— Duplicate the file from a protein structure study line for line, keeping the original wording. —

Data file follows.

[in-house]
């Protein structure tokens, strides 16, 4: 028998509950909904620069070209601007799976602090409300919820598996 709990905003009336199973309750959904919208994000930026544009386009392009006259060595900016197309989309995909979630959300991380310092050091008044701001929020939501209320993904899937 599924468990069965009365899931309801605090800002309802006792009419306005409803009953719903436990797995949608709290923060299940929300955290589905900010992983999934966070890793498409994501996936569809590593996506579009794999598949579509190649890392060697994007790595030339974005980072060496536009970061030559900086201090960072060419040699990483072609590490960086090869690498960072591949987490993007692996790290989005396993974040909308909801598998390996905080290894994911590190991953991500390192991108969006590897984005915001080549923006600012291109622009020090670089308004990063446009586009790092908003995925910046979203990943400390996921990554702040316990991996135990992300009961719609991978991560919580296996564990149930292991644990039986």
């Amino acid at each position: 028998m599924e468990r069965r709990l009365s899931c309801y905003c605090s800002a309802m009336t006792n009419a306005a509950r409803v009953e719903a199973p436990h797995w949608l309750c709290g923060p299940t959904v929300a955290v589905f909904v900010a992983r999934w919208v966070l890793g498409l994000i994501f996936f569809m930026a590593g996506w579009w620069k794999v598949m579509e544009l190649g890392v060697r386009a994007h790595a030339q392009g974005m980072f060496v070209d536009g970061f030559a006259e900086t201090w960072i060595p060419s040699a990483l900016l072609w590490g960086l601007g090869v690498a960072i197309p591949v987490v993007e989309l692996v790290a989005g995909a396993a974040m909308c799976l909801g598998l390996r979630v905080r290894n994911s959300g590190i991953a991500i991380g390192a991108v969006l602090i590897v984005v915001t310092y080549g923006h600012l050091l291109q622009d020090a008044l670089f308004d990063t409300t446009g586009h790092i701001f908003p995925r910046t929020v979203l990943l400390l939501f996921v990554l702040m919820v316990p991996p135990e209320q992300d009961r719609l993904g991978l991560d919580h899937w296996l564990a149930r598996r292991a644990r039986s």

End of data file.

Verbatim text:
[in-house]
């Protein structure tokens, strides 16, 4: 028998509950909904620069070209601007799976602090409300919820598996 709990905003009336199973309750959904919208994000930026544009386009392009006259060595900016197309989309995909979630959300991380310092050091008044701001929020939501209320993904899937 599924468990069965009365899931309801605090800002309802006792009419306005409803009953719903436990797995949608709290923060299940929300955290589905900010992983999934966070890793498409994501996936569809590593996506579009794999598949579509190649890392060697994007790595030339974005980072060496536009970061030559900086201090960072060419040699990483072609590490960086090869690498960072591949987490993007692996790290989005396993974040909308909801598998390996905080290894994911590190991953991500390192991108969006590897984005915001080549923006600012291109622009020090670089308004990063446009586009790092908003995925910046979203990943400390996921990554702040316990991996135990992300009961719609991978991560919580296996564990149930292991644990039986």
């Amino acid at each position: 028998m599924e468990r069965r709990l009365s899931c309801y905003c605090s800002a309802m009336t006792n009419a306005a509950r409803v009953e719903a199973p436990h797995w949608l309750c709290g923060p299940t959904v929300a955290v589905f909904v900010a992983r999934w919208v966070l890793g498409l994000i994501f996936f569809m930026a590593g996506w579009w620069k794999v598949m579509e544009l190649g890392v060697r386009a994007h790595a030339q392009g974005m980072f060496v070209d536009g970061f030559a006259e900086t201090w960072i060595p060419s040699a990483l900016l072609w590490g960086l601007g090869v690498a960072i197309p591949v987490v993007e989309l692996v790290a989005g995909a396993a974040m909308c799976l909801g598998l390996r979630v905080r290894n994911s959300g590190i991953a991500i991380g390192a991108v969006l602090i590897v984005v915001t310092y080549g923006h600012l050091l291109q622009d020090a008044l670089f308004d990063t409300t446009g586009h790092i701001f908003p995925r910046t929020v979203l990943l400390l939501f996921v990554l702040m919820v316990p991996p135990e209320q992300d009961r719609l993904g991978l991560d919580h899937w296996l564990a149930r598996r292991a644990r039986s």